4 The Cyrillic Alphabet Is Not Russian

The Cyrillic alphabet is largely associated with Russian culture. This is unsurprising since the Soviet Union took up most of Eastern Europe, and many of the modern-day countries in the region speak languages very closely related to Russian and use the same, or at least a very similar, alphabet. However, the inventors of the script are two brothers—Cyril and Methodius, who were born in the First Bulgarian Empire.

The script was developed in the prominent Preslav Literary School, where both scholars worked. This was actually the first literary school, established around 885 in Pliska by Boris I. In 893, it was moved to the capital of the Empire, Preslav, by Boris’s son, Simeon the Great. The script—likely from the brothers’ earlier Glagolitic script—was popularized by the students and followers of Cyril and Methodius. To this day, Bulgarians celebrate the Slavic script, Bulgarian writing, literature, and culture on May 24. The day is a national holiday marked by various festivities and parades around the country.[7]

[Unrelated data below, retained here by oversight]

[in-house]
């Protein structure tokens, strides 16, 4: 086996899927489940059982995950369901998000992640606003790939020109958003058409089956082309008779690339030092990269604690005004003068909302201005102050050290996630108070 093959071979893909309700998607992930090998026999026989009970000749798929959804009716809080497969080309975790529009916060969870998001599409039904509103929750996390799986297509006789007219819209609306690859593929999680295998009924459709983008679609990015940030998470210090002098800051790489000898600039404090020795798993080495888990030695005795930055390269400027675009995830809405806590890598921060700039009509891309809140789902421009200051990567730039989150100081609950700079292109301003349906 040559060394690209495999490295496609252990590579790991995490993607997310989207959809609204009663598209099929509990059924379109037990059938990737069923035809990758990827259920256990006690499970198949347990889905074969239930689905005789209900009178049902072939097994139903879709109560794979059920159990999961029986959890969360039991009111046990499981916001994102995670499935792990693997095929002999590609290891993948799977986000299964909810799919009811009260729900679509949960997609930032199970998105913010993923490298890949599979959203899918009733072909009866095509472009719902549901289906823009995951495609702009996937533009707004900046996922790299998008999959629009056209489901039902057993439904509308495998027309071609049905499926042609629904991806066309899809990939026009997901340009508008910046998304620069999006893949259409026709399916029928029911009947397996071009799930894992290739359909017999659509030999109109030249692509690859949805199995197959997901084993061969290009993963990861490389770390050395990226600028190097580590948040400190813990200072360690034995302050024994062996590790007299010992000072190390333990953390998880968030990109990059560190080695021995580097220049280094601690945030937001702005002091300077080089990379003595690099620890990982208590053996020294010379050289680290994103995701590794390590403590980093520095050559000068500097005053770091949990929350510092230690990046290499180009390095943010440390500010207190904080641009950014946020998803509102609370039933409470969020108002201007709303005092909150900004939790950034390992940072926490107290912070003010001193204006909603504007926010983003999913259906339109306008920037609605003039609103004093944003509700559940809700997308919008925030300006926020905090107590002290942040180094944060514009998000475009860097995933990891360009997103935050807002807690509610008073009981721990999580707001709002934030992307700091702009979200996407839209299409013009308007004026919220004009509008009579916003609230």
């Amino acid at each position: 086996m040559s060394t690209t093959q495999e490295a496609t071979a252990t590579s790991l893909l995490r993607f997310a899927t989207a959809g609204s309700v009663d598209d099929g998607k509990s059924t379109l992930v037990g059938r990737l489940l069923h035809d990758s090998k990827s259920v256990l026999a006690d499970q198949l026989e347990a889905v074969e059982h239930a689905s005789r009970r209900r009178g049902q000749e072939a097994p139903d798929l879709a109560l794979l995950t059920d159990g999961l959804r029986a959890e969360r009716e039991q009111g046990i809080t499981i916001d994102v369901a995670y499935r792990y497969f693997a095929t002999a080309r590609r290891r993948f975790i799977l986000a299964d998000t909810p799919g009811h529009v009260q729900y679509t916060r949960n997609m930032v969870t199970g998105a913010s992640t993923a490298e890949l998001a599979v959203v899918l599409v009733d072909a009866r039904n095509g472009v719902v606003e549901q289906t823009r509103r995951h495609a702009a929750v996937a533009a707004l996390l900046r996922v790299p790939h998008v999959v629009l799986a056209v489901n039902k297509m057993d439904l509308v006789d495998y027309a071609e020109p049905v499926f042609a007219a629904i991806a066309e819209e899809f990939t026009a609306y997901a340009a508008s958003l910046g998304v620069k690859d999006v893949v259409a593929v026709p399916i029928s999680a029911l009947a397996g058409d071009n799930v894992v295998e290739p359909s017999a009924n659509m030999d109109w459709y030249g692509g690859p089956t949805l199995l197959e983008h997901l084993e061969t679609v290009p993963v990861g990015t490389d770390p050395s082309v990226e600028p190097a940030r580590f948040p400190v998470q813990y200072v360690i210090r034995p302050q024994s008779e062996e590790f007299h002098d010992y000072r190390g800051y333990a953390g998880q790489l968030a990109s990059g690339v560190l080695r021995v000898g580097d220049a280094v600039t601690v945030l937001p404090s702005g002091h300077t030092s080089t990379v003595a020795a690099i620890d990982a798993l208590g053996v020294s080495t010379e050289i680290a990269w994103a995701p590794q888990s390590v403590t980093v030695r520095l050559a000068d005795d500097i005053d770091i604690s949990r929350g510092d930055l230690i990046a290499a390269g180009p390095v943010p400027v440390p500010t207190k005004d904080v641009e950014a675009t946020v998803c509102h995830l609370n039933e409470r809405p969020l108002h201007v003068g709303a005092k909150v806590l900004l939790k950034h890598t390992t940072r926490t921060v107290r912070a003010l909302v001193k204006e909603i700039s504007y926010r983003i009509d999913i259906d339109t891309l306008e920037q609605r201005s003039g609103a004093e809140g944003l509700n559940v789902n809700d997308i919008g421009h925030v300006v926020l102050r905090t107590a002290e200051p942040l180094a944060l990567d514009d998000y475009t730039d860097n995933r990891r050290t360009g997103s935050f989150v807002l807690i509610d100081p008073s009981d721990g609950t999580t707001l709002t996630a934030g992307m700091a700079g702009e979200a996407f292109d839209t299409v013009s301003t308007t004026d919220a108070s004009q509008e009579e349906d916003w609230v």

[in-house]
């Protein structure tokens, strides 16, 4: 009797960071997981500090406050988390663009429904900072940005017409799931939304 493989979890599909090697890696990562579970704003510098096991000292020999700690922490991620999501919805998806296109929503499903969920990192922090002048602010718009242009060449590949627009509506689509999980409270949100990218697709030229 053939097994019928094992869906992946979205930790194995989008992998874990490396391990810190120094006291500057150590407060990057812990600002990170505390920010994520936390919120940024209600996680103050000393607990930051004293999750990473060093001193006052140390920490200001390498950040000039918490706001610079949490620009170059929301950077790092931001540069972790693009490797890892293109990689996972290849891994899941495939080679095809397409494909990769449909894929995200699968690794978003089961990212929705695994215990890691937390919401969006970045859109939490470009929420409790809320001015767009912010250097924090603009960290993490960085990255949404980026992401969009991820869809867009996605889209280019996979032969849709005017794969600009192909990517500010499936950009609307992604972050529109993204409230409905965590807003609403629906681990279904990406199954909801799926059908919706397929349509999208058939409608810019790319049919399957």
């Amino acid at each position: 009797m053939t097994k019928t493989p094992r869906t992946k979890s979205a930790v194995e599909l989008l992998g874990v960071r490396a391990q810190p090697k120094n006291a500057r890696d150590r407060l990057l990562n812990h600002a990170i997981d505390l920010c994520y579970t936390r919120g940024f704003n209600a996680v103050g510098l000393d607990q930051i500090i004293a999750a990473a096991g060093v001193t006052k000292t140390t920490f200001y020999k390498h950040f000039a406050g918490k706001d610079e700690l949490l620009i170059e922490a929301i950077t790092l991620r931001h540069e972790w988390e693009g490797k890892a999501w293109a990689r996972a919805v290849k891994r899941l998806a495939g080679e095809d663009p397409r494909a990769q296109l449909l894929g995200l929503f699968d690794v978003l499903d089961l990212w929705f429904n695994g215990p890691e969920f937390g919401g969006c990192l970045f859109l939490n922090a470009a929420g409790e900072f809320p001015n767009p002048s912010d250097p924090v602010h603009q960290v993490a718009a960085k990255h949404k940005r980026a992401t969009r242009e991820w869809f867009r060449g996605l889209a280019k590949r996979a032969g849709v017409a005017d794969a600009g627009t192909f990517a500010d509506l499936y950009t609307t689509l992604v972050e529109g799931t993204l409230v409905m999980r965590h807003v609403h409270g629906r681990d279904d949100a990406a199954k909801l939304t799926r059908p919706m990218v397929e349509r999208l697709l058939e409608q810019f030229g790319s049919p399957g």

3 Pasta Is Not Italian

Pasta has almost become synonymous with Italian food. However, the product does not actually originate there. One theory suggests that Marco Polo brought an early version of pasta to Italy from China. However, reports reveal that the product Marco Polo brought is not exactly pasta; it’s a different Chinese dish.

It seems that pasta was introduced to Italy by the Arabs. There is a written reference that pasta was produced and dried in the area around Libya around the 5th century. So it seems we can thank the Middle East for one of our most beloved dishes today![8]

2 Fortune Cookies Are Not Chinese

I never before questioned where fortune cookies came from. We get them as a complementary dessert in Chinese restaurants, and they appear in supermarket displays as part of the Chinese New Year offerings. But the little folded cookies are actually Japanese!